Professional Science Masters in Integrative Pharmacology
Michigan State University
Michigan State University offers an online program for students to earn a Professional Science Masters in Integrative Pharmacology. This program is designed to train students in whole-animal and organ systems-level pharmacology as well as developed business skills. Those with previous professional experience in laboratory research, biology, or chemistry will benefit the most from this program.
The required courses for this program are Principles of Drug-Tissue Interaction, Experimental Design & Data Analysis, Applied Integrative Pharmacology Lab, and Applied Project in Integrative Pharmacology. The Applied Integrative Pharmacology Lab is a hybrid course, and is a week-long, on campus laboratory training course, with an online component. 12 credits in science electives as well as a minimum of six credits in professional electives are also required.
The Applied Project in Integrative Pharmacology is a course that is completed as an on-the-job capstone research project. In addition to the project, students must also produce a final paper that is suitable for publishing.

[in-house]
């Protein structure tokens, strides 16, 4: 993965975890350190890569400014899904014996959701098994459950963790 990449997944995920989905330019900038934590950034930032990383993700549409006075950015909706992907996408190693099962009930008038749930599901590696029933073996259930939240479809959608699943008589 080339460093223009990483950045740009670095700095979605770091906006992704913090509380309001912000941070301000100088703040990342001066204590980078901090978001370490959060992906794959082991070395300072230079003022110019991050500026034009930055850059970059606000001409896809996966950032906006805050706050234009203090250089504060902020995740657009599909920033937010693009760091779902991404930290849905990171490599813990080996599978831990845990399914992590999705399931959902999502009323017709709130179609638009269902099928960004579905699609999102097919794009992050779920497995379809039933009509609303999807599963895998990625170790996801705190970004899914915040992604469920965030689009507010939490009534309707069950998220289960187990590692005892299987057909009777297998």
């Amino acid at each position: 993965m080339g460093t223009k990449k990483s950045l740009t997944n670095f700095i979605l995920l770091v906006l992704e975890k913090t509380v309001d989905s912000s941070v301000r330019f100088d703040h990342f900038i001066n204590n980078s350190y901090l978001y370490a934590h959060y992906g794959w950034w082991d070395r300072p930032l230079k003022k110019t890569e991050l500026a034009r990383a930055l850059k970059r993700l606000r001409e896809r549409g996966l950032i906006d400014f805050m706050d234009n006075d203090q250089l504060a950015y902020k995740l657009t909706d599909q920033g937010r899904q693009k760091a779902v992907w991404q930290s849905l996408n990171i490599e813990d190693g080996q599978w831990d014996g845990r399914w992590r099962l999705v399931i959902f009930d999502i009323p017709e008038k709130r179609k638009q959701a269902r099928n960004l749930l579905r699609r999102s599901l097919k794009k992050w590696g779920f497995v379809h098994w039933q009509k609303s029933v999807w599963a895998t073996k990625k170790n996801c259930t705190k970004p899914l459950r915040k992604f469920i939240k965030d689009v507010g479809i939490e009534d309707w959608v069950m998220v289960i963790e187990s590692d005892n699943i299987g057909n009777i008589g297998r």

MSU will use a computer system called ANGEL as a primary learning management system. Faculty will post animations, audio clips, online library material, practice activities, discussion boards, and quizzes through ANGEL.
Students are expected to participate by asking questions and involving themselves in class discussions. Individuals can connect with classmates through chat, telephone, email, or discussion forums. While courses can be accessed at any time, instructors may offer live group discussion as extra credit or a voluntary activity.
This degree is designed to accommodate part-time students as well as full-time individuals. Students must complete this program within 5 years. However, exceptions can be made for special circumstances.
Degree Level: Master
Delivery Format: Hybrid
Accreditation & Licensing
North Central Association of Colleges and Schools, The Higher Learning Commission
Founded in 1855 as the Agricultural College of the State of Michigan, Michigan State University is the first land-grant university in the country and was originally an agricultural college. In 1861, the university changed its name to the State Agricultural College. Throughout the 20th century, the university experienced a time of great expansion. The then agricultural college began to build programs in education, business, medicine and many other areas of study becoming more than just an agricultural institution. In 1964, the university changed its name to its current designation of Michigan State University.
Michigan State University offers degrees at the bachelor’s, master’s and doctoral level as well as post-secondary certificates from 17 colleges and schools. Select academic programs are offered partially or totally online while others may be completed at off-campus locations across the state of Michigan.
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